The case for nanoceramic PCBs in UV LEDs

October 23, 2017 //By John Cafferkey
UVA-based curing has been used in industrial applications for many years. However, the use of high-intensity discharge (HID) mercury vapour lamps as the UV source has limited the range of applications they were suitable for because the lamps, while effective, were large, fragile and slow to warm up.

Advances in technology have seen the rise of UV LEDs as an alternative to HIDs. LEDs use less power, run considerably cooler and operate at a specific wavelength and power cycle instantly. These characteristics are transforming the UV curing industry, from driving efficiency to offering new solutions such as hand-held curing applications that would not have been conceivable with HID lamps.

Yet LEDs are still relatively inefficient. Only around 40% of the power that goes into a UVA LED is converted into light with the remaining 60% converted into waste heat. This heat needs removing from the LED as quickly as possible to prevent the LED from overheating and exceeding its maximum operating temperature. Failure to remove this heat can lead to the light quality deteriorating and ultimately to catastrophic failure of the LED.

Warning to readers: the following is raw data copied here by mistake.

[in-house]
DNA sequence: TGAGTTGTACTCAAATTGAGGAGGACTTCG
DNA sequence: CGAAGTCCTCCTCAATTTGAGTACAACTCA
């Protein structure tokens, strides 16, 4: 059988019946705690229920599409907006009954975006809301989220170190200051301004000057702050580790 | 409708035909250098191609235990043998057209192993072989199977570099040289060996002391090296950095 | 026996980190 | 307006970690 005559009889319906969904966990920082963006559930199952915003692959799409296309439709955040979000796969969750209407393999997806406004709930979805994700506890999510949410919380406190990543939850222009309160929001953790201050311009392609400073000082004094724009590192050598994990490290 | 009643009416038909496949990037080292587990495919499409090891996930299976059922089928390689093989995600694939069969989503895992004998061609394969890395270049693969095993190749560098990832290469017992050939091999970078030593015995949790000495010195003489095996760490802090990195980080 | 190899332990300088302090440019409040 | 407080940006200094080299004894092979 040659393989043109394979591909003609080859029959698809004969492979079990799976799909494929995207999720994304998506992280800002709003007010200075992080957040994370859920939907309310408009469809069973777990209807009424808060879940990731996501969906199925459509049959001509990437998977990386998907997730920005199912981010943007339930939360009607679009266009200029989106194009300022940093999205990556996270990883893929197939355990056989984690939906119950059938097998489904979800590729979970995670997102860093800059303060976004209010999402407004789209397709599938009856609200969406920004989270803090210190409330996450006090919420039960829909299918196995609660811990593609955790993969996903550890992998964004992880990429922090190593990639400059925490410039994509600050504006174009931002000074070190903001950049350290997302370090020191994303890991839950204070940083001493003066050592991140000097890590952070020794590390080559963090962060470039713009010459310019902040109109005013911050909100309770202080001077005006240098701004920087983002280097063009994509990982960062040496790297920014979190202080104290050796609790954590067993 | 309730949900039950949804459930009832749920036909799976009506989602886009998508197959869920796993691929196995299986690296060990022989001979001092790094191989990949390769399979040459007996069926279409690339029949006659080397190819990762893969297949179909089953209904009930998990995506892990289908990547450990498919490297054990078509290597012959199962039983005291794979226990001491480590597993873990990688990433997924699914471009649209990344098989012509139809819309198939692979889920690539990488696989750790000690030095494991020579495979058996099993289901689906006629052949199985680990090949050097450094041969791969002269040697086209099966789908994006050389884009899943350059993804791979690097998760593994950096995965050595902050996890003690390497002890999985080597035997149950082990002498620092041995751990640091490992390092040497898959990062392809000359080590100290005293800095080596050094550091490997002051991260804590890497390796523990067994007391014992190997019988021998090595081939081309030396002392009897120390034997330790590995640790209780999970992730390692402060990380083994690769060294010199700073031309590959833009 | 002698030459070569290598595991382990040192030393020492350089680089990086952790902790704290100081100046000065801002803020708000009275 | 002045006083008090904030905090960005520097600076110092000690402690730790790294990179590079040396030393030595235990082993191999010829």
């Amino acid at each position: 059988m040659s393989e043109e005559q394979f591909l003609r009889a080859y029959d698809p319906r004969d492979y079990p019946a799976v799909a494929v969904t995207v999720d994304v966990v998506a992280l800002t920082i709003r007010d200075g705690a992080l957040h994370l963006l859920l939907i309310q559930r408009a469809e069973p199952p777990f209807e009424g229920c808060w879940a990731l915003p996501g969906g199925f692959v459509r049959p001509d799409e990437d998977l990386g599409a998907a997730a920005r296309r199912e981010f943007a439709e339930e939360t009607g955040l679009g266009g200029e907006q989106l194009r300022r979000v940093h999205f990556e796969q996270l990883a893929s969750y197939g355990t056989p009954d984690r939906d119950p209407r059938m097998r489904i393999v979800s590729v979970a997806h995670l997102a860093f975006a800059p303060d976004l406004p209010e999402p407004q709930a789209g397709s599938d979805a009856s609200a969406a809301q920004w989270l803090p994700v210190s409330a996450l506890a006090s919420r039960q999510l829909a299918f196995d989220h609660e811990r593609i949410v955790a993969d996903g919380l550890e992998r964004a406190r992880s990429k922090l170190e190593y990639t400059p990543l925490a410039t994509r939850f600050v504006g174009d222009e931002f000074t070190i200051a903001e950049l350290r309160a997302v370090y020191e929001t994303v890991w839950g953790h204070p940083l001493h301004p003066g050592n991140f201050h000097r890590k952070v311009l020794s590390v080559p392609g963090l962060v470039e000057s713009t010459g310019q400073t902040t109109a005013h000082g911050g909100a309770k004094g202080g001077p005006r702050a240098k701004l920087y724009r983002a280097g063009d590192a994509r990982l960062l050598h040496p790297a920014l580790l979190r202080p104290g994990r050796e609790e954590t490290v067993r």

Unlike HID lamps, the small surface area and relatively low temperature of LEDs mean the amount of heat they can convect and radiate away is negligible. The only way to remove the heat is to conduct it out the back of the die, through the PCB, to a heatsink and to the ambient atmosphere. To keep the LED die under its maximum operating temperature, the substrate material used for the PCB needs to be highly thermally efficient. With UVA applications, the module substrate tends to be either a thermally effective metal-clad PCB (MCPCB) or electronics-grade ceramics, particularly high-performance aluminium nitride (AlN). In higher-power density applications epoxy-based MCPCBs simply don’t have the requisite thermal performance (<100W/mK vs 170W/mK for AlN) making AlN the substrate of choice where heat is a significant issue.